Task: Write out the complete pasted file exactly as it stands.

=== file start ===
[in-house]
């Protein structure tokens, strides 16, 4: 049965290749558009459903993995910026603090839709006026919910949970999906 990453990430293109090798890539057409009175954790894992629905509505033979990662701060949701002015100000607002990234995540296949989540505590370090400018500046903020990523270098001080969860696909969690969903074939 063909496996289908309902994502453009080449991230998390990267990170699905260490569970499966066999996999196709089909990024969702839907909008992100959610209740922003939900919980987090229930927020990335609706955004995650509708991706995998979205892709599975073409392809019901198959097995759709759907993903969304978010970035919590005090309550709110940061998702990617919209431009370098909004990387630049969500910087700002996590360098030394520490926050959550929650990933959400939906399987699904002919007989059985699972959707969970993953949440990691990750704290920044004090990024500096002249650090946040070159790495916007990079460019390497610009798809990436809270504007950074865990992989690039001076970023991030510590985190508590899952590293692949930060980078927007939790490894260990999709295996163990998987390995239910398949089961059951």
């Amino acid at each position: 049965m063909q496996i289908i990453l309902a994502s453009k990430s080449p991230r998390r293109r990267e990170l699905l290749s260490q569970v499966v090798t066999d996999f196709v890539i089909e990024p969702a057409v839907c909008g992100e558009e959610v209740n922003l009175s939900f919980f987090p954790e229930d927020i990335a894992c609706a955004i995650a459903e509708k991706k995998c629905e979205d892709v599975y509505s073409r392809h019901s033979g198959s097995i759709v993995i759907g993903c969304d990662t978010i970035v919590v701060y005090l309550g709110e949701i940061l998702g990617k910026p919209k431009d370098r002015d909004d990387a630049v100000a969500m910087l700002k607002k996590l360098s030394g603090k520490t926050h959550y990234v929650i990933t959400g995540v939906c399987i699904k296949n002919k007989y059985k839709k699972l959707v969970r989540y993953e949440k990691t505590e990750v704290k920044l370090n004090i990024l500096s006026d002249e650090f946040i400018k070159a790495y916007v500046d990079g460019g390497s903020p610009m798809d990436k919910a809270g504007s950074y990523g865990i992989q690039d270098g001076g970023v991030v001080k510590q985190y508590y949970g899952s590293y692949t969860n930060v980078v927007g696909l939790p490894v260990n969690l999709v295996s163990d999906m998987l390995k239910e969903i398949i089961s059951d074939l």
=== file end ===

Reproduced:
[in-house]
């Protein structure tokens, strides 16, 4: 049965290749558009459903993995910026603090839709006026919910949970999906 990453990430293109090798890539057409009175954790894992629905509505033979990662701060949701002015100000607002990234995540296949989540505590370090400018500046903020990523270098001080969860696909969690969903074939 063909496996289908309902994502453009080449991230998390990267990170699905260490569970499966066999996999196709089909990024969702839907909008992100959610209740922003939900919980987090229930927020990335609706955004995650509708991706995998979205892709599975073409392809019901198959097995759709759907993903969304978010970035919590005090309550709110940061998702990617919209431009370098909004990387630049969500910087700002996590360098030394520490926050959550929650990933959400939906399987699904002919007989059985699972959707969970993953949440990691990750704290920044004090990024500096002249650090946040070159790495916007990079460019390497610009798809990436809270504007950074865990992989690039001076970023991030510590985190508590899952590293692949930060980078927007939790490894260990999709295996163990998987390995239910398949089961059951």
């Amino acid at each position: 049965m063909q496996i289908i990453l309902a994502s453009k990430s080449p991230r998390r293109r990267e990170l699905l290749s260490q569970v499966v090798t066999d996999f196709v890539i089909e990024p969702a057409v839907c909008g992100e558009e959610v209740n922003l009175s939900f919980f987090p954790e229930d927020i990335a894992c609706a955004i995650a459903e509708k991706k995998c629905e979205d892709v599975y509505s073409r392809h019901s033979g198959s097995i759709v993995i759907g993903c969304d990662t978010i970035v919590v701060y005090l309550g709110e949701i940061l998702g990617k910026p919209k431009d370098r002015d909004d990387a630049v100000a969500m910087l700002k607002k996590l360098s030394g603090k520490t926050h959550y990234v929650i990933t959400g995540v939906c399987i699904k296949n002919k007989y059985k839709k699972l959707v969970r989540y993953e949440k990691t505590e990750v704290k920044l370090n004090i990024l500096s006026d002249e650090f946040i400018k070159a790495y916007v500046d990079g460019g390497s903020p610009m798809d990436k919910a809270g504007s950074y990523g865990i992989q690039d270098g001076g970023v991030v001080k510590q985190y508590y949970g899952s590293y692949t969860n930060v980078v927007g696909l939790p490894v260990n969690l999709v295996s163990d999906m998987l390995k239910e969903i398949i089961s059951d074939l």